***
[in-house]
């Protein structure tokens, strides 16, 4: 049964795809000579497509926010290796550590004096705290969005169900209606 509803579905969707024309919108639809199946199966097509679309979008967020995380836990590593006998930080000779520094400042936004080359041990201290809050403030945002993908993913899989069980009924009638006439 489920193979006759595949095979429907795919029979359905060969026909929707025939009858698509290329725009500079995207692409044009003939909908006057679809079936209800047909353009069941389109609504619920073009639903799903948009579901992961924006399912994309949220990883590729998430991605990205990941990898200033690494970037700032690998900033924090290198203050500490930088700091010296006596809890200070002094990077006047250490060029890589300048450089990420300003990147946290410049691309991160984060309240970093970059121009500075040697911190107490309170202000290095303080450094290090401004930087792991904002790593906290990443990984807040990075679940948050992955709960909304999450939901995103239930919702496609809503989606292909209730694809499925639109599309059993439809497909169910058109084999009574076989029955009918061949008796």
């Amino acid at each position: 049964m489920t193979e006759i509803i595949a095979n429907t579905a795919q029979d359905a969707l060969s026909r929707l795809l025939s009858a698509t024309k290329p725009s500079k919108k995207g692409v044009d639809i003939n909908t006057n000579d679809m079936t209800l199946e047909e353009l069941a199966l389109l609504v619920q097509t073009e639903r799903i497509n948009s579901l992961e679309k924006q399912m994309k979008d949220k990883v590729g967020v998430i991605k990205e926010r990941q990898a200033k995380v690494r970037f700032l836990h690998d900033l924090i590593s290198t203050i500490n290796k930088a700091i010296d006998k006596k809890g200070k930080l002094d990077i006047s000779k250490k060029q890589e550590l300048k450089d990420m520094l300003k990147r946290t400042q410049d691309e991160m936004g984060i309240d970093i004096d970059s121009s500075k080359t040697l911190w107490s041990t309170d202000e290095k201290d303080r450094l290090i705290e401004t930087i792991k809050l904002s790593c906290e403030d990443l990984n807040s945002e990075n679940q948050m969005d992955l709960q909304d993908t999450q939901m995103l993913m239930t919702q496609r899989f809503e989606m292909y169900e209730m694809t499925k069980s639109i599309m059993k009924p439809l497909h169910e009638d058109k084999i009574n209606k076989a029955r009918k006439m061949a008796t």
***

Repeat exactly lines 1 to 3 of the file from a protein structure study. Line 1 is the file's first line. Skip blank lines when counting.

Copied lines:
[in-house]
């Protein structure tokens, strides 16, 4: 049964795809000579497509926010290796550590004096705290969005169900209606 509803579905969707024309919108639809199946199966097509679309979008967020995380836990590593006998930080000779520094400042936004080359041990201290809050403030945002993908993913899989069980009924009638006439 489920193979006759595949095979429907795919029979359905060969026909929707025939009858698509290329725009500079995207692409044009003939909908006057679809079936209800047909353009069941389109609504619920073009639903799903948009579901992961924006399912994309949220990883590729998430991605990205990941990898200033690494970037700032690998900033924090290198203050500490930088700091010296006596809890200070002094990077006047250490060029890589300048450089990420300003990147946290410049691309991160984060309240970093970059121009500075040697911190107490309170202000290095303080450094290090401004930087792991904002790593906290990443990984807040990075679940948050992955709960909304999450939901995103239930919702496609809503989606292909209730694809499925639109599309059993439809497909169910058109084999009574076989029955009918061949008796």
């Amino acid at each position: 049964m489920t193979e006759i509803i595949a095979n429907t579905a795919q029979d359905a969707l060969s026909r929707l795809l025939s009858a698509t024309k290329p725009s500079k919108k995207g692409v044009d639809i003939n909908t006057n000579d679809m079936t209800l199946e047909e353009l069941a199966l389109l609504v619920q097509t073009e639903r799903i497509n948009s579901l992961e679309k924006q399912m994309k979008d949220k990883v590729g967020v998430i991605k990205e926010r990941q990898a200033k995380v690494r970037f700032l836990h690998d900033l924090i590593s290198t203050i500490n290796k930088a700091i010296d006998k006596k809890g200070k930080l002094d990077i006047s000779k250490k060029q890589e550590l300048k450089d990420m520094l300003k990147r946290t400042q410049d691309e991160m936004g984060i309240d970093i004096d970059s121009s500075k080359t040697l911190w107490s041990t309170d202000e290095k201290d303080r450094l290090i705290e401004t930087i792991k809050l904002s790593c906290e403030d990443l990984n807040s945002e990075n679940q948050m969005d992955l709960q909304d993908t999450q939901m995103l993913m239930t919702q496609r899989f809503e989606m292909y169900e209730m694809t499925k069980s639109i599309m059993k009924p439809l497909h169910e009638d058109k084999i009574n209606k076989a029955r009918k006439m061949a008796t």